It takes a lot of skill and attention to be both a focused artist and teacher. Brian Harper, ceramic teacher at I.U.S., made this evident by bringing Matt Mitros to campus to work with students.
If you read our previous blog you know about Matt’s innovative art. Let’s now take a look at his presentation about ceramic 3D printing.
Matt began by demonstrating Rhinoceros, a 3D graphics and computer-aided design (CAD) application. Using this software, Matt designs objects and molds for objects in his art practice. He uses Rhino to operate a CNC router to carve molds from solid blocks of plaster.
Aware that students learn best through hands-on involvement, Mitros facilitated group design of a ceramic vessel using Potter Draw software. Laughter ensued as students created a fanciful vessel on screen.
Next, Matt shot the design to a program, called Slic3r, located on a computer attached to a 3D printer. Slicer programs put designs into layers; create codes that determine scale and wall thickness; and can design inside and outside walls of a pot differently. These aspects of 3D printing alone distinguish this technology from wheel-throwing, even hand building, with clay.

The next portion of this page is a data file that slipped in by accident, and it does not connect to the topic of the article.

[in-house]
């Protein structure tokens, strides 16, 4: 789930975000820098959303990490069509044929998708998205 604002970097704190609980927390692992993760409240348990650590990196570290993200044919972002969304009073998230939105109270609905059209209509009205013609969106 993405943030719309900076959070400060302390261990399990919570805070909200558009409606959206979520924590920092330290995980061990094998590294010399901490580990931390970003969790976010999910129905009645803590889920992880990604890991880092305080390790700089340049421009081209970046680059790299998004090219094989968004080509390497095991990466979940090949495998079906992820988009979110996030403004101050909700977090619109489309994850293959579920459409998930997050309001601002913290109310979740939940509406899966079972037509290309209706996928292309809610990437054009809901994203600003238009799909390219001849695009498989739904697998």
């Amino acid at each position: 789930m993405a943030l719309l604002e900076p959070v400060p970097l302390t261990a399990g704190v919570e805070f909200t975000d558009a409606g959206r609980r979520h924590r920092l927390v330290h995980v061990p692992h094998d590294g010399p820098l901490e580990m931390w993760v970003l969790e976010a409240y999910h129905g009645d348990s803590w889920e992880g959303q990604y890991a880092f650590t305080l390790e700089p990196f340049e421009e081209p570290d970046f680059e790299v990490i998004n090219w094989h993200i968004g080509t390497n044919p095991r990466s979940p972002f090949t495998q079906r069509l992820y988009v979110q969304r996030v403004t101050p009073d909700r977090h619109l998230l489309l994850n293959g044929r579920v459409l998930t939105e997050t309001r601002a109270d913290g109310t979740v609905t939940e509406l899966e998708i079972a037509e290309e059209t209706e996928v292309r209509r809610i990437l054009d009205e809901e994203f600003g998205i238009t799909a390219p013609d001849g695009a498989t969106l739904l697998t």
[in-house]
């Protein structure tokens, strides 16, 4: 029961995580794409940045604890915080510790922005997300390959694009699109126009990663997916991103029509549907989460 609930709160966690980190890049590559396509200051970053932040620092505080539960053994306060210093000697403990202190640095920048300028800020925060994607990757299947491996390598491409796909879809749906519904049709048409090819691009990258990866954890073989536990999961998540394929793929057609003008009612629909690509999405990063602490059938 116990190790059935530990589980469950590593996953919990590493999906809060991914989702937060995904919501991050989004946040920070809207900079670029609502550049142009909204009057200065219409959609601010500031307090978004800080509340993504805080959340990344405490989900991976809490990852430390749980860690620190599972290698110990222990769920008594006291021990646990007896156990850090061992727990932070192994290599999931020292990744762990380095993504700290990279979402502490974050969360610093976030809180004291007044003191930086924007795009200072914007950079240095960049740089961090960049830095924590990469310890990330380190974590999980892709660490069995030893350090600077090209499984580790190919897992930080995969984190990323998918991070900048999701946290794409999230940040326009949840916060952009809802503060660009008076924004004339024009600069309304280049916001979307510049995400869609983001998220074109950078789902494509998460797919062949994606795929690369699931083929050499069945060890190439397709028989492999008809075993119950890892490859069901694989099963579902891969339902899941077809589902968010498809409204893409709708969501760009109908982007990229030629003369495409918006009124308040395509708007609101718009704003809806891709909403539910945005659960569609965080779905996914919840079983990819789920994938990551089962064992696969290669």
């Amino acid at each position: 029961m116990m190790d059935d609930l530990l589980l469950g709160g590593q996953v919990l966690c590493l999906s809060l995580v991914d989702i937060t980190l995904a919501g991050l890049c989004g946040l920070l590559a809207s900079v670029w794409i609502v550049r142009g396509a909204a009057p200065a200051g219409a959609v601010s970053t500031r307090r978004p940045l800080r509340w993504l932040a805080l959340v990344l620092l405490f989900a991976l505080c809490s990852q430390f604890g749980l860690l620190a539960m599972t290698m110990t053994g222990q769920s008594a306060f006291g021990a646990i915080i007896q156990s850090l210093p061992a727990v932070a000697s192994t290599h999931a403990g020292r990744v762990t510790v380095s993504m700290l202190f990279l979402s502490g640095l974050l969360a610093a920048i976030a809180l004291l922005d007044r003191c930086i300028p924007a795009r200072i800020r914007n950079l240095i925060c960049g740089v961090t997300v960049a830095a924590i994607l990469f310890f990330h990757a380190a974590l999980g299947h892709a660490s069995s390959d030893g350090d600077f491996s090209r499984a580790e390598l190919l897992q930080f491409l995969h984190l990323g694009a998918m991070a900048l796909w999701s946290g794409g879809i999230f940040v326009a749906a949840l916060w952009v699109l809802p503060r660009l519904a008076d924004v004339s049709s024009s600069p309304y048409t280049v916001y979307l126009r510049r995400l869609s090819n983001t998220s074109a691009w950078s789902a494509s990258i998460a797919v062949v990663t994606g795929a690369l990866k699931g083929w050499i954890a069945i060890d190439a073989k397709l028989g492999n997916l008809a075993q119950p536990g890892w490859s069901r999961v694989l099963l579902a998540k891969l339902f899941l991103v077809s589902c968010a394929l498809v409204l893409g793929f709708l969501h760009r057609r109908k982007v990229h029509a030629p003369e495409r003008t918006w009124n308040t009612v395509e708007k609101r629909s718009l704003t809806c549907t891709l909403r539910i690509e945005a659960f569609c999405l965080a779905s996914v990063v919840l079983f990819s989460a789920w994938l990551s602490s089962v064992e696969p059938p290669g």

Mitros made the point that he works with printers in order to be innovative with the technology and to add to the conceptual framework of his sculpture. Furthermore, Matt loves textural qualities of clay that physically show the process of creation. For example, he casts clay into plaster molds and doesn’t remove the seam lines. He often produces objects on printers that show each layer produced by the nozzle.
As a grand finale, Matt Mitros demonstrated a specific use of the printer that he uses extensively: one object, such as a clay-printed toy, can be attached directly on top of another, such as a clay-printed potato.
It’s all about having fun with machines to create new ideas and new art objects.
What is the life of an artist and what does it take to be successful?
Amy Elswick has the answers.
I met with Amy at her renovated, spacious studio/home on East Chestnut in Louisville, KY.
Amy’s Appalachian heritage includes parents, aunts, and uncles who took the opportunity to explore and learn at Berea College. She used her years at Berea to work in the ceramics studio as a production potter where she could experiment with numerous clays, glazes and techniques. Amy began as a Spanish major who subsequently found that clay “fit her hand like a glove”.